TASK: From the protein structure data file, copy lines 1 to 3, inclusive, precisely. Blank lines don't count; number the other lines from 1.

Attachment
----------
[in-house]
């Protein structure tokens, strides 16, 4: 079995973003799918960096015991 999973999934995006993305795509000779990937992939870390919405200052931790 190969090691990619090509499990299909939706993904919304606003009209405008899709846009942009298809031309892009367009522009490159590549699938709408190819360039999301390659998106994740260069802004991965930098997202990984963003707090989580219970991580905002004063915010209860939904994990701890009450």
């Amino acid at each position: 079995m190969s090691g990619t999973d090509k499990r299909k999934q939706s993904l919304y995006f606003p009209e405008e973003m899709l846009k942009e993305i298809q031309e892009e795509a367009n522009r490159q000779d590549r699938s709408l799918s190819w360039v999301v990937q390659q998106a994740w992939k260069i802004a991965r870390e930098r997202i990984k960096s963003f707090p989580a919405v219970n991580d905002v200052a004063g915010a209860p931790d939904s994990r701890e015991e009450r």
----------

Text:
[in-house]
């Protein structure tokens, strides 16, 4: 079995973003799918960096015991 999973999934995006993305795509000779990937992939870390919405200052931790 190969090691990619090509499990299909939706993904919304606003009209405008899709846009942009298809031309892009367009522009490159590549699938709408190819360039999301390659998106994740260069802004991965930098997202990984963003707090989580219970991580905002004063915010209860939904994990701890009450």
């Amino acid at each position: 079995m190969s090691g990619t999973d090509k499990r299909k999934q939706s993904l919304y995006f606003p009209e405008e973003m899709l846009k942009e993305i298809q031309e892009e795509a367009n522009r490159q000779d590549r699938s709408l799918s190819w360039v999301v990937q390659q998106a994740w992939k260069i802004a991965r870390e930098r997202i990984k960096s963003f707090p989580a919405v219970n991580d905002v200052a004063g915010a209860p931790d939904s994990r701890e015991e009450r």